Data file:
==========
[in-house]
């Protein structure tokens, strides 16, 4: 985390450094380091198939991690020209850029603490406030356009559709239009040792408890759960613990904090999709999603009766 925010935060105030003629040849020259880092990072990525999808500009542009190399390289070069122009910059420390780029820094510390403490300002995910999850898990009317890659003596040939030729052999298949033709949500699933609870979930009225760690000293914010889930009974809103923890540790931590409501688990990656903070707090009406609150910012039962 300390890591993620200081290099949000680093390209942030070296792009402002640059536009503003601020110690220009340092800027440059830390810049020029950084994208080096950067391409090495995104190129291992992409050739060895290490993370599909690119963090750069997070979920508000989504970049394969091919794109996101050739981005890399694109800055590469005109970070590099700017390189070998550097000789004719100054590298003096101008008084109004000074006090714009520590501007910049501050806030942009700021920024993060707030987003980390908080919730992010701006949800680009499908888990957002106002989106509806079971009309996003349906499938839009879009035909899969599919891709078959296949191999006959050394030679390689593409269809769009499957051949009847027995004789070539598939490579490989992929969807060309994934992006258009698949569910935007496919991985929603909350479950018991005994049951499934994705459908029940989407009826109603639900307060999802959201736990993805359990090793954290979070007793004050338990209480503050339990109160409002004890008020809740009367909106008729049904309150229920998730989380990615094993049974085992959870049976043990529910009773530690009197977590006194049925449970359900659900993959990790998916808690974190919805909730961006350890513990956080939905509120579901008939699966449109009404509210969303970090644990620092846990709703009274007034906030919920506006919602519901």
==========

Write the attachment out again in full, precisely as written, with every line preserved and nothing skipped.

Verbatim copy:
[in-house]
């Protein structure tokens, strides 16, 4: 985390450094380091198939991690020209850029603490406030356009559709239009040792408890759960613990904090999709999603009766 925010935060105030003629040849020259880092990072990525999808500009542009190399390289070069122009910059420390780029820094510390403490300002995910999850898990009317890659003596040939030729052999298949033709949500699933609870979930009225760690000293914010889930009974809103923890540790931590409501688990990656903070707090009406609150910012039962 300390890591993620200081290099949000680093390209942030070296792009402002640059536009503003601020110690220009340092800027440059830390810049020029950084994208080096950067391409090495995104190129291992992409050739060895290490993370599909690119963090750069997070979920508000989504970049394969091919794109996101050739981005890399694109800055590469005109970070590099700017390189070998550097000789004719100054590298003096101008008084109004000074006090714009520590501007910049501050806030942009700021920024993060707030987003980390908080919730992010701006949800680009499908888990957002106002989106509806079971009309996003349906499938839009879009035909899969599919891709078959296949191999006959050394030679390689593409269809769009499957051949009847027995004789070539598939490579490989992929969807060309994934992006258009698949569910935007496919991985929603909350479950018991005994049951499934994705459908029940989407009826109603639900307060999802959201736990993805359990090793954290979070007793004050338990209480503050339990109160409002004890008020809740009367909106008729049904309150229920998730989380990615094993049974085992959870049976043990529910009773530690009197977590006194049925449970359900659900993959990790998916808690974190919805909730961006350890513990956080939905509120579901008939699966449109009404509210969303970090644990620092846990709703009274007034906030919920506006919602519901």